Notes on the future of social bookmarking from the founder of now-dead, soon-to-return Ma.gnolia.com.
Muxtape has my attention.
It’s not terribly social. It’s not much of a network.
In fact, it’s so devoid of features, there’s little to distract you from listening to music, which is what you showed up to do.
The front page of the site is dead simple: A colorful list of mixtapes to listen to, with relatively opaque usernames that offer only hints of what might be behind the link.
So, at the start, if no one sent you a link to a particular mix, you’re just free to browse the tapes, listen to anything you want, find one with a familiar band’s name in it somewhere, and you’re off.
Talk about serendipity.
So, because I’m obsessed with thinking about how to present “news” online in unconventional ways that might hold a reader’s interest a little bit longer and keep them around your site long enough to find that enterprise/investigative/database piece you worked so hard at, it occurs to me that this could work for a news site.
Yeah, a news site. What did you think I was going to say?
So, instead of the recommendation-engine driven approach of a Digg or an Amazon or Netflix, or even network-based link firehoses like Delicious, Facebook, or Twitter, this would take a purely serendipitous approach:
A user shows up, adds 10 links to a mix, gives it a clever name, and moves on. No bulky profiles, no following, no activity feeds; just 10 good stories, as if they were a mixtape.
Sounds like a serious timesink to me…
If you prefer my tweets and shared reader bits and delicious links to the infrequent and sometimes long-winded content here at what passes for a blog, click on through from that reader of yours and take a look at the right side of your screen. (Actually, let me check that in a few browsers first… OK, we’re cool.)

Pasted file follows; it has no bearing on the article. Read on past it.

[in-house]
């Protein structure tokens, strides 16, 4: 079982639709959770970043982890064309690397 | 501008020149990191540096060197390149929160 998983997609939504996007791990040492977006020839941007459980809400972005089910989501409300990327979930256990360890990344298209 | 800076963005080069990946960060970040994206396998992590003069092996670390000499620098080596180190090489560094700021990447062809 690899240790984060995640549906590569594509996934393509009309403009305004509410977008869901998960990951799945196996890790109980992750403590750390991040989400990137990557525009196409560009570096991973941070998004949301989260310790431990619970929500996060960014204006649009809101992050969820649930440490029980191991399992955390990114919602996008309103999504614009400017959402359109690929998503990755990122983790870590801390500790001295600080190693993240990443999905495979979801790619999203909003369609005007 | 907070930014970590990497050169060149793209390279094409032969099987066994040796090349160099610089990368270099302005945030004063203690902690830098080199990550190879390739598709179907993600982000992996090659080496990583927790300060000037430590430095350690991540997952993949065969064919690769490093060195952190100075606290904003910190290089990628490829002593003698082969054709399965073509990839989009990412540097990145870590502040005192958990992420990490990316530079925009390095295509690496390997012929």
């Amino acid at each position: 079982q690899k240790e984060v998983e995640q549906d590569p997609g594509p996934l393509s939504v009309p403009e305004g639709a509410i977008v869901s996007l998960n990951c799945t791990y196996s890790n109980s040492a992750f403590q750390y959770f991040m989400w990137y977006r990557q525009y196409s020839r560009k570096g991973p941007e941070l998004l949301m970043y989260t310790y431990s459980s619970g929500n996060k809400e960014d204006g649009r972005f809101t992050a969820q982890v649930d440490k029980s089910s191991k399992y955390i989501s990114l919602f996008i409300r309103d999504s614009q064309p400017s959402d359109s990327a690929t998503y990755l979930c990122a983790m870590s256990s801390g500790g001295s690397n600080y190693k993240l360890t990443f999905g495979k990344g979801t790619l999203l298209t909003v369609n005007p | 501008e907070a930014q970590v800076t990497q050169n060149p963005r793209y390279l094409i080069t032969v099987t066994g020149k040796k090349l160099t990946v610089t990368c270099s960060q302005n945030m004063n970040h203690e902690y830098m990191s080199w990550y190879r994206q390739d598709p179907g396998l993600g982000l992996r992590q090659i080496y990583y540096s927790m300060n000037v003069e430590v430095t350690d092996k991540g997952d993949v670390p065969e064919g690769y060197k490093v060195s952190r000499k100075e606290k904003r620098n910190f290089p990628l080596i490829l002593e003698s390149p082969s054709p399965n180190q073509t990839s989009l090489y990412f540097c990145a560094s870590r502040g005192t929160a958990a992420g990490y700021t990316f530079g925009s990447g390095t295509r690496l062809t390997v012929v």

You’ll find a stream of links, and some other stuff that was buried a bit lower until a few minutes ago.
(Thanks to the folks at SimplePie, especially for the WordPress plugin. It. Is. Rather. Simple.)
A new google service that appears to collect all the stuff you share via Facebook, Delicious, Digg, etc. in one place, provided you use the google bookmarklet to do it, I imagine.
If you still need someone to explain how social bookmarking and news sites work (like Digg), this Wall Street Journal article has got your back. The WSJ links out to the profiles of users they mention, which is cool.
A few familiar social bookmarking icons can now be spotted on stories at NYTimes.com. Just look for the Share heading in the Article Tools box. Click on it, and Digg, Facebook, and Newsvine buttons drop down, along with an all-important Permalink option that issues a linkrot-proof way to blog about the story in question, no trip to the RSS feed or old Link Generator page necessary.
Daniel Sato, online editor of the Spartan Daily student newspaper at San Jose State University, is trying to come up with a way to let readers vote their own stories up the charts, to tackle the twin problems of there being little sense of community at SJSU (online OR off, in my opinion) and organizations constantly complaining that the school paper ignores them.
He’s talking about using Pligg to build a site where clubs and teams can essentially submit links to their own stories, and then the readers can vote on them as they please, a la Digg.
Will it work?
I’m skeptical, but then again, the first time Daniel pointed me to Digg, I wrote the site off as a bunch of losers who didn’t know anything about the stories they were voting on.
What do you think? Would you give your readers a “Submit This” button and then let them vote stories up and down a user-generated-content page?